Based on the same-named book by War Horse author Michael Morpurgo and perfectly pitched for the audience at which it’s primarily aimed (children aged nine and older), Private Peaceful packs a real punch.
The story focuses on two brothers who, having been brought up in rural Devon, find themselves on the muddy and brutal battlefields of World War One as shells explode, comrades fall and a fearful countdown begins...

War Horse writer Michael Morpurgo claims Private Peaceful is his favourite work, and plenty of readers and critics agree - it won both the Red House Children’s Book Award and Blue Peter Book Award.

This new stage version, adapted by Simon Reade, is unlikely to garner quite such acclaim, but it’s an undeniably powerful piece of theatre that takes a gently intimate story of family life - albeit a tough one - and chucks in a hand grenade in the shape of the Great War.

The play is told from the perspective of Private Thomas ‘Tommo’ Peaceful, hunkering down in the trenches in 1916 and recalling the loves and losses of his young life. All the events are depicted on stage - a childhood haunted by the tragic death of his father, his tight-knit family eking out an impoverished existence as farmhands and maids in rural Edwardian Devon, having fun at school and on the farm, jealousy of his older brother Charlie’s romance and ultimately his experiences - and shell-shocked PTSD - at being pitched into war at the age of 16.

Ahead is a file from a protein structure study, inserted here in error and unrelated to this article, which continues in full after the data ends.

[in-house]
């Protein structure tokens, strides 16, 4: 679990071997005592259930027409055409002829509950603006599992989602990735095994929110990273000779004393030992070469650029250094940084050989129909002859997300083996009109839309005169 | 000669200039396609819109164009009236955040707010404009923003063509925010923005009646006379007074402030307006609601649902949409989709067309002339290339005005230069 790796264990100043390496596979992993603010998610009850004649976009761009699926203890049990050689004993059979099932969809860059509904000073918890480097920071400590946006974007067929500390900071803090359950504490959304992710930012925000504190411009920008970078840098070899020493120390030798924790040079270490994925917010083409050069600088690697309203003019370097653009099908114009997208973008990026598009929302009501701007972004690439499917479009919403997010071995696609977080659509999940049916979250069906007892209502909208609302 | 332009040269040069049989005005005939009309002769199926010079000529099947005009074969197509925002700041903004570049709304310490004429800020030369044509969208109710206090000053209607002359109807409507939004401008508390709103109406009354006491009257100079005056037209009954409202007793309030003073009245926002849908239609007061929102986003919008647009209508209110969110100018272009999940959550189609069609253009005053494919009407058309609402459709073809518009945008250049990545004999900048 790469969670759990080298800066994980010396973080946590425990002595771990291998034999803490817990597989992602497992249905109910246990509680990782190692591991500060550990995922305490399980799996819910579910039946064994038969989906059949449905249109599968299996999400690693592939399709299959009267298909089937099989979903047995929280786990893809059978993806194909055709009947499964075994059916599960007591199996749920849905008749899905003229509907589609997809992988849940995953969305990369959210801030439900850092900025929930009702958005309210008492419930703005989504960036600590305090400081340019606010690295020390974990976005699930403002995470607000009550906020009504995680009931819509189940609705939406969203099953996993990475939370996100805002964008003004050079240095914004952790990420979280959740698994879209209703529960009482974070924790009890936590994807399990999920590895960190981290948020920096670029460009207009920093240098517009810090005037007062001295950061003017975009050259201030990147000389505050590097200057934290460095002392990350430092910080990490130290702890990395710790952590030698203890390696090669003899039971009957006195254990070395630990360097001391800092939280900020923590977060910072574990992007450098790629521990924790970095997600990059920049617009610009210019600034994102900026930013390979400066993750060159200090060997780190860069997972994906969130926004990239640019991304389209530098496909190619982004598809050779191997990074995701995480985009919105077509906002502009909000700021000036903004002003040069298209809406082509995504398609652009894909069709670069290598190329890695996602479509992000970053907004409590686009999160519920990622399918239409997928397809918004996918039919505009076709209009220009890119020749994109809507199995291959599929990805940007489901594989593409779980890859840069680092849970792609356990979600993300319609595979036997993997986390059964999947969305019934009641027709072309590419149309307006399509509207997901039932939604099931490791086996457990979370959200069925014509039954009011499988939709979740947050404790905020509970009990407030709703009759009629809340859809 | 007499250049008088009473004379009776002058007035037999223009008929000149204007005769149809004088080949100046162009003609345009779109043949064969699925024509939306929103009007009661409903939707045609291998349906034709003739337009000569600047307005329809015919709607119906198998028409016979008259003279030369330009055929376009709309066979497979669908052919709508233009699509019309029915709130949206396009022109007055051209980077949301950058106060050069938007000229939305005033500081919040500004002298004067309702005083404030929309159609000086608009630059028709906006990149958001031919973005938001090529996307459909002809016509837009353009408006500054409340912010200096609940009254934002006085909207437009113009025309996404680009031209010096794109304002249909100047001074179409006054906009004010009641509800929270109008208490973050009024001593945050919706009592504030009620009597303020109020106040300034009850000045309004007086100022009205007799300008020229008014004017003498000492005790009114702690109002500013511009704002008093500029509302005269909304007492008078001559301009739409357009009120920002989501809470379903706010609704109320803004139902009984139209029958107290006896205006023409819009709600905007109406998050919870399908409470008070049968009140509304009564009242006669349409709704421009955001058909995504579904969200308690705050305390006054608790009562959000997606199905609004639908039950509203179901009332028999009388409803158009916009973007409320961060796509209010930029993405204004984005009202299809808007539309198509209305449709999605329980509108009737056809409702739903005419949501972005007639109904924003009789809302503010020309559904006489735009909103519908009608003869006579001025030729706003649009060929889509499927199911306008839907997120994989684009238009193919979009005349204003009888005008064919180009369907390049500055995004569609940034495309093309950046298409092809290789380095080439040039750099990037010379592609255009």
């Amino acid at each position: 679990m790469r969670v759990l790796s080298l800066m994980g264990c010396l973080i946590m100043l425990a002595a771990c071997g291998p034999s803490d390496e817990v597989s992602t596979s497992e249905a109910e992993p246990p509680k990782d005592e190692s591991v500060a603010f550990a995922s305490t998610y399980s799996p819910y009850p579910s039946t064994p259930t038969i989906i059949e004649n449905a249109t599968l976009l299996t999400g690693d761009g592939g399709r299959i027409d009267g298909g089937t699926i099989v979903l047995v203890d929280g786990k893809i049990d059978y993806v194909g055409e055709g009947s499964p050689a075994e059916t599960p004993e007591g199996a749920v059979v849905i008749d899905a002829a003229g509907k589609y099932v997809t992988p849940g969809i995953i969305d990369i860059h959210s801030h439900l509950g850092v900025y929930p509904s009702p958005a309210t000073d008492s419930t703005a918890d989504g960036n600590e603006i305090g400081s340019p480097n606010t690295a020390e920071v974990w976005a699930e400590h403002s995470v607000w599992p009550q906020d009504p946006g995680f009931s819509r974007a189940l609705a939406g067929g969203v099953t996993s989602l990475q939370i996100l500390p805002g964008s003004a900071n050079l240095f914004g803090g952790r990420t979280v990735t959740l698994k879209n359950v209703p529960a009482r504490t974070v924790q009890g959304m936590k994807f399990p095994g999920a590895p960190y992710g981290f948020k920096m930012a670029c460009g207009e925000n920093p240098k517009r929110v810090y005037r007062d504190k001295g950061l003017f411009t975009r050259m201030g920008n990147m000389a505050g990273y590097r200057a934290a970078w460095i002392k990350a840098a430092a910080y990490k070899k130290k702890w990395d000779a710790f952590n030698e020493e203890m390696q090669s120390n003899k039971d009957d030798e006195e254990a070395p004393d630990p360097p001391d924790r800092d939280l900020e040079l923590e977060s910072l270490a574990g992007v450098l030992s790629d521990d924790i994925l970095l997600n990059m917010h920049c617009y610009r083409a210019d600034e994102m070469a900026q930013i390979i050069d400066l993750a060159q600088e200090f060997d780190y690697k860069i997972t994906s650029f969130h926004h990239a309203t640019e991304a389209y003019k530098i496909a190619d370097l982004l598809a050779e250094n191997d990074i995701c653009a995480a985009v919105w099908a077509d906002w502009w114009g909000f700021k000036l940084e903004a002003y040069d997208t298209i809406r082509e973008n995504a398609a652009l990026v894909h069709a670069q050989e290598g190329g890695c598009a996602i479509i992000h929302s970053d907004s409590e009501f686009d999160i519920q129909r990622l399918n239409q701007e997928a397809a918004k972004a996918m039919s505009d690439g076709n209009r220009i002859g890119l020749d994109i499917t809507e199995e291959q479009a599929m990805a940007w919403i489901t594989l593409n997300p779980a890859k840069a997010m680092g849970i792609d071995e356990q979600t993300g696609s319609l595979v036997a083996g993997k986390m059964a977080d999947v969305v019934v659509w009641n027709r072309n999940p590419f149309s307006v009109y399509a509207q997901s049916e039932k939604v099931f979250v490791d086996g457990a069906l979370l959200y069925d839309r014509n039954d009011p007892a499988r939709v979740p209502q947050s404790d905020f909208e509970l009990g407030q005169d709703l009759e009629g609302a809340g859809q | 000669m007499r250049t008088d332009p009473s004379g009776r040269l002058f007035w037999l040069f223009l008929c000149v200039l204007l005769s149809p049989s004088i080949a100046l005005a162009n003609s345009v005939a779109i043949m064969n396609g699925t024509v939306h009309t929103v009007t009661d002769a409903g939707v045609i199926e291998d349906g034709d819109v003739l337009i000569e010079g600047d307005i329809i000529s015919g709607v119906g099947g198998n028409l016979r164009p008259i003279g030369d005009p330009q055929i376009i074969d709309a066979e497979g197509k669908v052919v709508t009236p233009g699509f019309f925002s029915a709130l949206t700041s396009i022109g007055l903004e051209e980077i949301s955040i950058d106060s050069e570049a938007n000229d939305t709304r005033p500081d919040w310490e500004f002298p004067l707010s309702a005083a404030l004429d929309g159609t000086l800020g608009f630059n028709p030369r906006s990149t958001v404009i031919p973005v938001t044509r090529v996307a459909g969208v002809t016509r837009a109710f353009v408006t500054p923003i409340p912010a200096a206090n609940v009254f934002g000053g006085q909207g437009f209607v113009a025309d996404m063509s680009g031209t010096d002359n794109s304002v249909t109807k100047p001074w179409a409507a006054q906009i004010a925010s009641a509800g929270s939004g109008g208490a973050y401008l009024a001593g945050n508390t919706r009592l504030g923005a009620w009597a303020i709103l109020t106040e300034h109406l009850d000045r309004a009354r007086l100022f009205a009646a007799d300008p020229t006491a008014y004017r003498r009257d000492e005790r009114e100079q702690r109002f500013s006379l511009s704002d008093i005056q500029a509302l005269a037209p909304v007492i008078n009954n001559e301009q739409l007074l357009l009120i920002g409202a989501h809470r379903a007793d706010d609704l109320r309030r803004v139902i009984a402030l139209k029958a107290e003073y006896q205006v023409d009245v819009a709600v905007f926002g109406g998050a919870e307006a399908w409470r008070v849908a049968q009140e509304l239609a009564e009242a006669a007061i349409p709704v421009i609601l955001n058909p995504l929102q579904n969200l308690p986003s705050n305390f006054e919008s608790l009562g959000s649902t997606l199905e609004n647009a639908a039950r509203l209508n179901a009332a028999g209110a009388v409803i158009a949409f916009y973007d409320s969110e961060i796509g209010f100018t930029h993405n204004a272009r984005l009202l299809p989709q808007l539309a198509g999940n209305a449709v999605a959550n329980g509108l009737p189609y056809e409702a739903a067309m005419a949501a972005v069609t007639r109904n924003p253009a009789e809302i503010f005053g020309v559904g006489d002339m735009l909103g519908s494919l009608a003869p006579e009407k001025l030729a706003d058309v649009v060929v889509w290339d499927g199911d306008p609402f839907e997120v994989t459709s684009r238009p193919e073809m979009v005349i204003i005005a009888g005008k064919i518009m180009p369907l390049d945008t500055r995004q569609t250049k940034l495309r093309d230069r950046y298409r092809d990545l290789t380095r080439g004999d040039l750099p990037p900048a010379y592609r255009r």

The latter scenes are especially harrowing, and director Elle While’s production makes great use of a minimal set that engages the imagination as the scene of bucolic English farm life during the opening act before noise, smoke and darkness turn it into the hell of the French battlefield in the second.

With the exception of Daniel Rainford (Tommo) the excellent six-strong ensemble cast multitask throughout, with John Dougall and Emma Manton especially adept at switching costumes, accents and even sexes during a sprightly two-hour show that balances borderline light entertainment with moments of genuine emotional heft in its portrayal of life, love and loss.

The primary loss is innocence - a feeling especially palpable because Tommo is no more than a child throughout - and while Charlie’s punishment for ignoring orders to care for his wounded sibling is undeniably the play’s most shocking moment, it provides another example of the horror and futility of war, a theme tragically all too pertinent in current circumstances.

Reviewed by Steve Adams at Belgrade Theatre, Coventry, on Tuesday 17 May.


4 Stars on Wed, 18 May 2022

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